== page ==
The future of Colstrip and its big coal-fired power plant, which will lose two of its four units sometime in the next five years, will be big discussion topics in the second half of the Montana Legislature, with one bill in the works calling for two of the plant’s owners to pay about $40 million between them to cover social and economic impacts caused by the reduction in power.
HELENA – Ryan Zinke was sworn in on Wednesday as the U.S. Secretary of the Interior in the Trump administration – and the special statewide election to choose his successor in Montana is just 12 weeks away, on Thursday, May 25.
HELENA — Talen Energy is pushing Montana lawmakers for a tax break worth millions to keep two units of the coal-fired Colstrip power plant open, with one Republican leader saying Tuesday the units could close within the year without some form of assistance.
HELENA – Senators began negotiating amendments to a bill opponents fear would legalize private discussions of public business by elected officials, but that supporters argue would provide needed clarity for well-meaning public servants.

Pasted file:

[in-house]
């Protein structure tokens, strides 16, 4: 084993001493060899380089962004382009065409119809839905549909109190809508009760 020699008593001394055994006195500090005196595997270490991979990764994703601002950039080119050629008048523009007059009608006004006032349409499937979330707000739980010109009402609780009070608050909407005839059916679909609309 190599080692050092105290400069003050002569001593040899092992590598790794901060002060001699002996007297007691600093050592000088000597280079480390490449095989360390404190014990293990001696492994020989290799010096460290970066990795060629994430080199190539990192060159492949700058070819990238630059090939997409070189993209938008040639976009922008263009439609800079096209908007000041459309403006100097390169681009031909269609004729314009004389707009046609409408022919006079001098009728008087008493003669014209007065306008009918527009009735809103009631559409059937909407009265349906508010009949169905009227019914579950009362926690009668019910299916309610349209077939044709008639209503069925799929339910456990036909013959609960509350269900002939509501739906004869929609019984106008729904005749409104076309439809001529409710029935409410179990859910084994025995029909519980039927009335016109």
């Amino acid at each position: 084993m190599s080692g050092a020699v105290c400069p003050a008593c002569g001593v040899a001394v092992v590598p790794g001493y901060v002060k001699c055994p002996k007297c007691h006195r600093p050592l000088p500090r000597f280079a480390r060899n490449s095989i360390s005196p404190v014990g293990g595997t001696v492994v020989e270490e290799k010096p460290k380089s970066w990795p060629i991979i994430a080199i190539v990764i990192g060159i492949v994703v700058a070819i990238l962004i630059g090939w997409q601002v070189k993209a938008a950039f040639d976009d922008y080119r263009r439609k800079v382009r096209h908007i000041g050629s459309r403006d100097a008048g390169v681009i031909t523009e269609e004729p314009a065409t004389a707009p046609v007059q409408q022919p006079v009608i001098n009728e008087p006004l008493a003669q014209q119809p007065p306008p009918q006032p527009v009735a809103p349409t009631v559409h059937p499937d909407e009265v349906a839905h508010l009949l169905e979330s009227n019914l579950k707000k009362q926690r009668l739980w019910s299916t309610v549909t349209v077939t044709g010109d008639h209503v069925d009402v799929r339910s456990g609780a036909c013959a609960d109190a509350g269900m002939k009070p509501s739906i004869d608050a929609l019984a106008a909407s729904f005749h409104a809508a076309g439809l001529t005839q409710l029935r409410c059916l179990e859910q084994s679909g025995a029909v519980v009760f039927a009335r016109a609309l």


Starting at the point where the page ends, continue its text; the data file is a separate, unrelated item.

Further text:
Parts of the coal-fired power plant in Colstrip will shut down by 2022. But there’s a chance that the plant’s operators could pull out even sooner, creating an unforeseeable future for the community the power plant employs. Lawmakers in Helena say they have a plan that will help Colstrip stay open for as long as possible.
A lawsuit against the Board of Oil and Gas seeks to require more disclosure of chemicals used in hydraulic fracturing jobs in Montana, arguing the state’s own records fail to provide key information to landowners, but a state official says current rules are sufficient.